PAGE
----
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David Lee King

Part of all Three Places



Have you familiar with the concept of Third Place? As far as I can tell, the concept came from the book, The Great Good Place, written by Ray Oldenburg. His concept is this: most people have about three places in their life that in some way define them – usually home, work/school, and one other place (ie., the Third Place). Third Place can be many things, including church,
a bar or coffee shop, etc.  

A Third Place can even be digital – here’s a cool article discussing MMOGs (Massively Multiplayer Online Games) as a third place, and even mentions a paper (currently under review) written by Constance Steinkuehler called “The New Third Space: Massively Multiplayer Online Gaming in American Youth Culture.” Wow.

Ok, so there’s a very brief Third Place background. Obviously, the physical library space can act as a Third Place for patrons – and that’s all well and good. But did you know that libraries can also infiltrate other Third Places, and possibly even people’s First and Second Places? Think about it – home and work/school. If you tweak your thinking about libraries, websites, and virtual services just a little, you can then start thinking about how a library can offer library services in people’s homes, at their workplaces, and at their schools – in essence, being available in people’s First and Second Places.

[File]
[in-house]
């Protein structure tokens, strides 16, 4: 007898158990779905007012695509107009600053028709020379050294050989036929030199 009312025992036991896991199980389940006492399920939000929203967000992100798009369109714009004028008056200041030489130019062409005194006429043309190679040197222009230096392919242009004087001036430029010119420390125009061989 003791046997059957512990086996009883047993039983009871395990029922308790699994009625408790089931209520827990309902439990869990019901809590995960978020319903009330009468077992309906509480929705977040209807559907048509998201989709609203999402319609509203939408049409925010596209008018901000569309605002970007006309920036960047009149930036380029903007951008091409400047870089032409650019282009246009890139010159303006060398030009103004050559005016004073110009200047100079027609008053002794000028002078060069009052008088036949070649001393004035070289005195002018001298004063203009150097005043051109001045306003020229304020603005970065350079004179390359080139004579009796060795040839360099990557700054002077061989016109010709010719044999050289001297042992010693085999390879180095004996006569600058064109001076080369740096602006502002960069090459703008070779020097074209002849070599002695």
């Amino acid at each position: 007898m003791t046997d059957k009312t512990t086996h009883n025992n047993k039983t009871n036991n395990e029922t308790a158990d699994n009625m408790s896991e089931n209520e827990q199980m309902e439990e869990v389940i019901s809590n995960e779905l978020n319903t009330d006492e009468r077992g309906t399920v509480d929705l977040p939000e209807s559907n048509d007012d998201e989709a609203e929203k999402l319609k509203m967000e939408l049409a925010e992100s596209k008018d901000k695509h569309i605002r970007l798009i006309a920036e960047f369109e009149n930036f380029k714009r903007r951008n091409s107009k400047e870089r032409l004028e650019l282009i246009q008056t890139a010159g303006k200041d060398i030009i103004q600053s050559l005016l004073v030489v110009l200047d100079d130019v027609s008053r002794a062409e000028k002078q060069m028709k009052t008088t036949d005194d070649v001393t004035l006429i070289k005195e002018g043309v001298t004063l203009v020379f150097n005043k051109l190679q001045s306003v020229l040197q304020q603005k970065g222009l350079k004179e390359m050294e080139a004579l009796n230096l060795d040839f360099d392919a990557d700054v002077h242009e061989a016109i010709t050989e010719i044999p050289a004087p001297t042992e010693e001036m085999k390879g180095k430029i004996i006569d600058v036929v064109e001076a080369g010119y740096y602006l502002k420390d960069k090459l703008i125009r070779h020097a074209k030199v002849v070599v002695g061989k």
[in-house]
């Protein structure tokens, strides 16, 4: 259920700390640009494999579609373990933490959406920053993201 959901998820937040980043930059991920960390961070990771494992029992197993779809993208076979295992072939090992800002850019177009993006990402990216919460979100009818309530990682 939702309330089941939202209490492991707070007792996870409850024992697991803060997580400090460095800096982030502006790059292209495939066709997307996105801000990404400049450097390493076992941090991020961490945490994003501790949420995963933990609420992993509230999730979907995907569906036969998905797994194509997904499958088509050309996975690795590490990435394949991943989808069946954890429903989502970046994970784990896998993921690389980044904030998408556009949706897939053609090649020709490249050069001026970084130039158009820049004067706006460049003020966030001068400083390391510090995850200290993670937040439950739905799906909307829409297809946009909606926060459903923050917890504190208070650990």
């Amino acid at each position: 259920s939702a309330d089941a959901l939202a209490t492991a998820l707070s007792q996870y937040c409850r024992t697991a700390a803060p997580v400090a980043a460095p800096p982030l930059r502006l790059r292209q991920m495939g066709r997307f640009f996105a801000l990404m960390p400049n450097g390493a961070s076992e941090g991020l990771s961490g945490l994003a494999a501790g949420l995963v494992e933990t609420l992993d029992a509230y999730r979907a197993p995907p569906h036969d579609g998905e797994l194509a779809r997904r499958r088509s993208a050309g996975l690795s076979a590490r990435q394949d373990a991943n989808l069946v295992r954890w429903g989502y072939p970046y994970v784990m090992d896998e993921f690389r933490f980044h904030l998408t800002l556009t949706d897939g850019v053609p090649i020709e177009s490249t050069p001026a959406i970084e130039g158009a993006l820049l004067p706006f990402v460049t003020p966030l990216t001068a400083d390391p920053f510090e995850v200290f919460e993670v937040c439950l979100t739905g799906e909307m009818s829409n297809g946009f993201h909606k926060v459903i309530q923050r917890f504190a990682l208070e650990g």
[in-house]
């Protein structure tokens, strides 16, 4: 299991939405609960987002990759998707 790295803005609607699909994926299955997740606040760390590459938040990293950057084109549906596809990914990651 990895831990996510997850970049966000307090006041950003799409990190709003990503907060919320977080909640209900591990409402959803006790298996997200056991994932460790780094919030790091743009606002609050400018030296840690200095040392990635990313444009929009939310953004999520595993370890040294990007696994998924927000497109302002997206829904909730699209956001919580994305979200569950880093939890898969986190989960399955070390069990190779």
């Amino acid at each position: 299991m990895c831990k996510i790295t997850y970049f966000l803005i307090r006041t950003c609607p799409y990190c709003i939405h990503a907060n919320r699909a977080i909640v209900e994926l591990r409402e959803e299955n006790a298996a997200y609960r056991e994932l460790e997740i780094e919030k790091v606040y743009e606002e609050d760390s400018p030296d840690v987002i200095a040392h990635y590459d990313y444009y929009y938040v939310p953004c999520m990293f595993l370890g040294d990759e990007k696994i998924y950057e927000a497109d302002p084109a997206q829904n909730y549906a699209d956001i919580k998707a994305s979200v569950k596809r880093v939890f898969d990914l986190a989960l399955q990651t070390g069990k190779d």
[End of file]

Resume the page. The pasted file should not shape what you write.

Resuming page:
One way to get in those places, short of a physical Outreach Services type of thing where we physically take books to people, is to focus on our digital services. What digital services do you have now? Do you offer services like virtual reference, IM reference, phone reference, useful and usable web content, RSS feeds, etc? All those digital services get our digital foot in the digital doors of First and Second Places.

Just a braindump/thought process of going where your patrons already are – at their first, second and third places… libraries can be there, too!

Library 2.0

Comments on this entry are closed.

  • http://www.blogger.com/profile/510806 Bill Drew

    Be careful with this analogy because a”foot in the door” could be seen as being intrusive. I dislike the analogy of the third place myself while agreeing with your ideas on library services.

  • http://www.blogger.com/profile/510806 Bill Drew

    Be careful with this analogy because a”foot in the door” could be seen as being intrusive. I dislike the analogy of the third place myself while agreeing with your ideas on library services.

  • http://www.blogger.com/profile/1582781 bck

    I think it’s interesting to think about libraries as third places, but also as part of the “public sphere”. People worry about technology making the physical location obsolete, but I think it’s still going to have a role… at least for the next few decades??

  • http://www.blogger.com/profile/1582781 bck

    I think it’s interesting to think about libraries as third places, but also as part of the “public sphere”. People worry about technology making the physical location obsolete, but I think it’s still going to have a role… at least for the next few decades??

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